Some decades ago in his intriguing book on Jonathan Edwards, Perry Miller used to great effect the device of supposing a two-fold biography of Edwards, an external one consisting of the historical record embracing the major events of his life and times, and an internal one aimed at an interpretation of the mind of Edwards and the development of his thought.
A number of theoretical positions in psychology—including variants of case‐based reasoning, instance‐based analogy, and connectionist models—maintain that abstract rules are not involved in human reasoning, or at best play a minor role. Other views hold that the use of abstract rules is a core aspect of human reasoning. We propose eight criteria for determining whether or not people use abstract rules in reasoning, and examine evidence relevant to each criterion for several rule systems. We argue that there is substantial evidence (...) that several different inferential rules, including modus ponens, contractual rules, causal rules, and the law of large numbers, are used in solving everyday problems. We discuss the implications for various theoretical positions and consider hybrid mechanisms that combine aspects of instance and rule models. (shrink)
The authors examined cultural preferences for formal versus intuitive reasoning among East Asian (Chinese and Korean), Asian American, and European American university students. We investigated categorization (Studies 1 and 2), conceptual structure (Study 3), and deductive reasoning (Studies 3 and 4). In each study a cognitive conflict was activated between formal and intuitive strategies of reasoning. European Americans, more than Chinese and Koreans, set aside intuition in favor of formal reasoning. Conversely, Chinese and Koreans relied on intuitive strategies more than (...) European Americans. Asian Americans' reasoning was either identical to that of European Americans, or intermediate. Differences emerged against a background of similar reasoning tendencies across cultures in the absence of conflict between formal and intuitive strategies. (shrink)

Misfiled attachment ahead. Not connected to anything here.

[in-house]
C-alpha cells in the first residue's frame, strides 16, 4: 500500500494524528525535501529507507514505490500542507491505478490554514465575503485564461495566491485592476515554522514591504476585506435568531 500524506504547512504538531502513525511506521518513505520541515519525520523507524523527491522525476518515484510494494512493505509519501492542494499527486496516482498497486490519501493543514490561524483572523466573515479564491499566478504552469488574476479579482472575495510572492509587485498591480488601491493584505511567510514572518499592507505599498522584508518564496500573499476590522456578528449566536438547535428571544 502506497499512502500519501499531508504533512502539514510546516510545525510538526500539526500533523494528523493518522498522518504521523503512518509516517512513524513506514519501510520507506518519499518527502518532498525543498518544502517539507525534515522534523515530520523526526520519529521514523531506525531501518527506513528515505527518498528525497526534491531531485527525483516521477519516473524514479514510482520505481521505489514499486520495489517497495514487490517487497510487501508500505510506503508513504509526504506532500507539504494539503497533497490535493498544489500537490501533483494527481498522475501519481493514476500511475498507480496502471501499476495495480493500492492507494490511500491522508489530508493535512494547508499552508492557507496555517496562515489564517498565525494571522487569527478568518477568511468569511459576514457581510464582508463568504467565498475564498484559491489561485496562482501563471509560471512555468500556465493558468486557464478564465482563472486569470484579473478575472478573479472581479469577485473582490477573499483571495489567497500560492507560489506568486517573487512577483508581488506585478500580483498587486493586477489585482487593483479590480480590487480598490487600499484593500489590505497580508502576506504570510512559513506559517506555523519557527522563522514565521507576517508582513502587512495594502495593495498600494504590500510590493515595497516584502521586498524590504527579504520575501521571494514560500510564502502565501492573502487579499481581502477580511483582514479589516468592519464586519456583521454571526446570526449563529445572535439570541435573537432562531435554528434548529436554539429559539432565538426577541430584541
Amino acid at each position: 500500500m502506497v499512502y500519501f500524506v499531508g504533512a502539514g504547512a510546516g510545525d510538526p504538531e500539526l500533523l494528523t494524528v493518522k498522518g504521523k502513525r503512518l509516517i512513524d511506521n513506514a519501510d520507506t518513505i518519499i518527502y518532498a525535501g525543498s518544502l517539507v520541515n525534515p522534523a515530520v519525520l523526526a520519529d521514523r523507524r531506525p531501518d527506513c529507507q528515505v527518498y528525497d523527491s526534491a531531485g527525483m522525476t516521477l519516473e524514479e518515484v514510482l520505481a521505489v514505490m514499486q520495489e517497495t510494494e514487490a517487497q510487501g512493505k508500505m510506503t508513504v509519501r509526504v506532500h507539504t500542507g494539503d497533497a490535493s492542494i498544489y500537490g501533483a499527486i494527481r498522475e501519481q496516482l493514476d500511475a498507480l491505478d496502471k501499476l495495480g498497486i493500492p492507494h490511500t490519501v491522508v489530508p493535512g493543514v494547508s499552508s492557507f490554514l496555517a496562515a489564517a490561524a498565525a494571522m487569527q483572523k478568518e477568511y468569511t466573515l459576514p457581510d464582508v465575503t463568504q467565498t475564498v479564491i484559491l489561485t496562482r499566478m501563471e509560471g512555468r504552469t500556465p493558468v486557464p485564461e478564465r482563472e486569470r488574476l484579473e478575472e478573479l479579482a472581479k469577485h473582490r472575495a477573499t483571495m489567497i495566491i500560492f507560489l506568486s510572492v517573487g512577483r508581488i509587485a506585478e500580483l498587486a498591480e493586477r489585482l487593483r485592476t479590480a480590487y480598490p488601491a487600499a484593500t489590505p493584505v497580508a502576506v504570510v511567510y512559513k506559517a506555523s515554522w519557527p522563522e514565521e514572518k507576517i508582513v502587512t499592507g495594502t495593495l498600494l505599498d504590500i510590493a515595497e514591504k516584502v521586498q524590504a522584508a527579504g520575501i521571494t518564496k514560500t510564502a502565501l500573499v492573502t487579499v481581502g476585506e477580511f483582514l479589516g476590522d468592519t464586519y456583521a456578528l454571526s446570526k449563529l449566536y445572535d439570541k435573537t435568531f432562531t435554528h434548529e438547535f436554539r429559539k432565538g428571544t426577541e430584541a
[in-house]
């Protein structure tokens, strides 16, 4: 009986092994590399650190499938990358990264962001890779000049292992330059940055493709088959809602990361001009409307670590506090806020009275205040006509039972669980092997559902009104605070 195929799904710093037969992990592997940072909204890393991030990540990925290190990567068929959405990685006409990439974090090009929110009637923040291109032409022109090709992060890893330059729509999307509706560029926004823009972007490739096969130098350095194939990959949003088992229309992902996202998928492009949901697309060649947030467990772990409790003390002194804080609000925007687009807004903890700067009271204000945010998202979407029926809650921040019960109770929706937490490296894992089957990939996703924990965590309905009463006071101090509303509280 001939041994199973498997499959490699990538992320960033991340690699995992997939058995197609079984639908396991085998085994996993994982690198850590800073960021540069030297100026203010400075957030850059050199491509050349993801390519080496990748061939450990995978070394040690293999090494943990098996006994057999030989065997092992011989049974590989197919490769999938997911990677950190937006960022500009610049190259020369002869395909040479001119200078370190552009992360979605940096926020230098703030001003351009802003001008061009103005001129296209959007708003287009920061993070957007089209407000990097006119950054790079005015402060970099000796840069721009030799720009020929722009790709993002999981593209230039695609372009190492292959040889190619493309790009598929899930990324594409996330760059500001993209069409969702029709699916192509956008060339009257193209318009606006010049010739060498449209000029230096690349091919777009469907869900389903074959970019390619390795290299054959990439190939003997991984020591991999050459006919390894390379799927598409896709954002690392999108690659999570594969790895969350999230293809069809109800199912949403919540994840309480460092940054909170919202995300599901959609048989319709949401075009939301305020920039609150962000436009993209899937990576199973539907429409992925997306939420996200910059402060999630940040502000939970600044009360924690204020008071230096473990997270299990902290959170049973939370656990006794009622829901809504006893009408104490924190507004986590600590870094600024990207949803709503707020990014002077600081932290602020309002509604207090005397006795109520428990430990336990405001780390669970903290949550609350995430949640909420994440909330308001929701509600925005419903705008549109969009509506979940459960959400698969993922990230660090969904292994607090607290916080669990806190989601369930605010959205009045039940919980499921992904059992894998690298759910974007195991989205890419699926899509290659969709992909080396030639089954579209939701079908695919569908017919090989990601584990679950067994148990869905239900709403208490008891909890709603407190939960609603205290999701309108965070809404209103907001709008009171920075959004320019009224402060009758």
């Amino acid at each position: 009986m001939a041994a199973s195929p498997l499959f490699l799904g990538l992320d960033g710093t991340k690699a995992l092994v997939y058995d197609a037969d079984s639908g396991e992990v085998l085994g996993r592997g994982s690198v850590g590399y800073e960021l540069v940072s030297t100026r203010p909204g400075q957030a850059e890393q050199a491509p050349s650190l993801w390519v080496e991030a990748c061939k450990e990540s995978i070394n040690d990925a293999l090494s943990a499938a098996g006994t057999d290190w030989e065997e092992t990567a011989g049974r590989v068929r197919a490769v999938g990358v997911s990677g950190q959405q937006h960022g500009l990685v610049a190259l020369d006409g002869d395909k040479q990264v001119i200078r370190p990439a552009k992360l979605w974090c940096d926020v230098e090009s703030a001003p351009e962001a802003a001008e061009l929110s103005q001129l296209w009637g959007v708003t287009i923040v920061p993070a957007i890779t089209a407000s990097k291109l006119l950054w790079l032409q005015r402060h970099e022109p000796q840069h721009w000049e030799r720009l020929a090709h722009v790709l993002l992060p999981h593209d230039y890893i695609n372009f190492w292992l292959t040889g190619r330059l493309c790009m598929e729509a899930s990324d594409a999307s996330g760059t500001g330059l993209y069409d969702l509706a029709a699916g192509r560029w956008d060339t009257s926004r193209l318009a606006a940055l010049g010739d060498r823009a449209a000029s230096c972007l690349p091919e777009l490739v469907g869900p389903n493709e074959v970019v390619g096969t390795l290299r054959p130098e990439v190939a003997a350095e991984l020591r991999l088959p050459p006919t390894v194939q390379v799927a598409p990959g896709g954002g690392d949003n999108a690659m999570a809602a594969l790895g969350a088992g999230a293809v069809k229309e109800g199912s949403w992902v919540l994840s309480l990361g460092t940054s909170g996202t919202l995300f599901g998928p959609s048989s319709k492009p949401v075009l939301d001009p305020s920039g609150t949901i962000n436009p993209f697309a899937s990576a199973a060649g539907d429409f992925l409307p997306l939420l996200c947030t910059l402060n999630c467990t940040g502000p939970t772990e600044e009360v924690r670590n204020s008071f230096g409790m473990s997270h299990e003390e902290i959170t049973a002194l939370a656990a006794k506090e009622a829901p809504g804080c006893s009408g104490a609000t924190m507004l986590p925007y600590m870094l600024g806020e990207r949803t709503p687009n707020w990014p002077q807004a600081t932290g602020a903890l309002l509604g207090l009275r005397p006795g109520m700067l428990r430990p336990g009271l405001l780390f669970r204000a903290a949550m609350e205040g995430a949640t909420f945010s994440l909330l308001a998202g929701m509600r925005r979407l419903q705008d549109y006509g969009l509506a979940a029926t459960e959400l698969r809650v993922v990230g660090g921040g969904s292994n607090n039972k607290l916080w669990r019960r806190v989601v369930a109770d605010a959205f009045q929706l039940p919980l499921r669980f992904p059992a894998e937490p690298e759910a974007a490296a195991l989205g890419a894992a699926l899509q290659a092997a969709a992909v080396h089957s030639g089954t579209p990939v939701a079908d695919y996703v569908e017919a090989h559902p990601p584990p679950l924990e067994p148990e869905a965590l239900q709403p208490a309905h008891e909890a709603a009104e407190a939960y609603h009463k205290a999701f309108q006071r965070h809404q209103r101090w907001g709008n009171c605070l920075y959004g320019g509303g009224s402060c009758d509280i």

We advance a model of human probability judgment and apply it to the design of an extrapolation algorithm. Such an algorithm examines a person's judgment about the likelihood of various statements and is then able to predict the same person's judgments about new statements. The algorithm is tested against judgments produced by thirty undergraduates asked to assign probabilities to statements about mammals.
Establishing reasonable, prior distributions remains a significant obstacle for the construction of probabilistic expert systems. Human assessment of chance is often relied upon for this purpose, but this has the drawback of being inconsistent with axioms of probability. This article advances a method for extracting a coherent distribution of probability from human judgment. The method is based on a psychological model of probabilistic reasoning, followed by a correction phase using linear programming.
Many neuroimaging studies of semantic memory have argued that knowledge of an object's perceptual properties are represented in a modality-specific manner. These studies often base their argument on finding activation in the left-hemisphere fusiform gyrus-a region assumed to be involved in perceptual processing-when the participant is verifying verbal statements about objects and properties. In this paper, we report an extension of one of these influential papers-Kan, Barsalou, Solomon, Minor, and Thompson-Schill (2003 )-and present evidence for an amodal component in the (...) representation and processing of perceptual knowledge. Participants were required to verify object-property statements (e.g., "cat-whiskers?"; "bear-wings?") while they were being scanned by functional magnetic resonance imaging (fMRI). We replicated Kan et al.'s activation in the left fusiform gyrus, but also found activation in regions of left inferior frontal gyrus (IFG) and middle-temporal gyrus, areas known to reflect amodal processes or representations. Further, only activations in the left IFG, an amodal area, were correlated with measures of behavioural performance. (shrink)
There is a continuum between prototypical cases of rule use and prototypical cases of similarity use. A prototypical rule: (1) is explicitly represented, (2) can be verbalized, and (3) requires that the user selectively attend to a few features of the object, while ignoring the others. Prototypical similarity-use requires that: (1) the user should match the object to a mental representation holistically, and (2) there should be no selective attention or inhibition. Neural evidence supports prototypical rule-use. Most models of categorization (...) fall between the two prototypes. (shrink)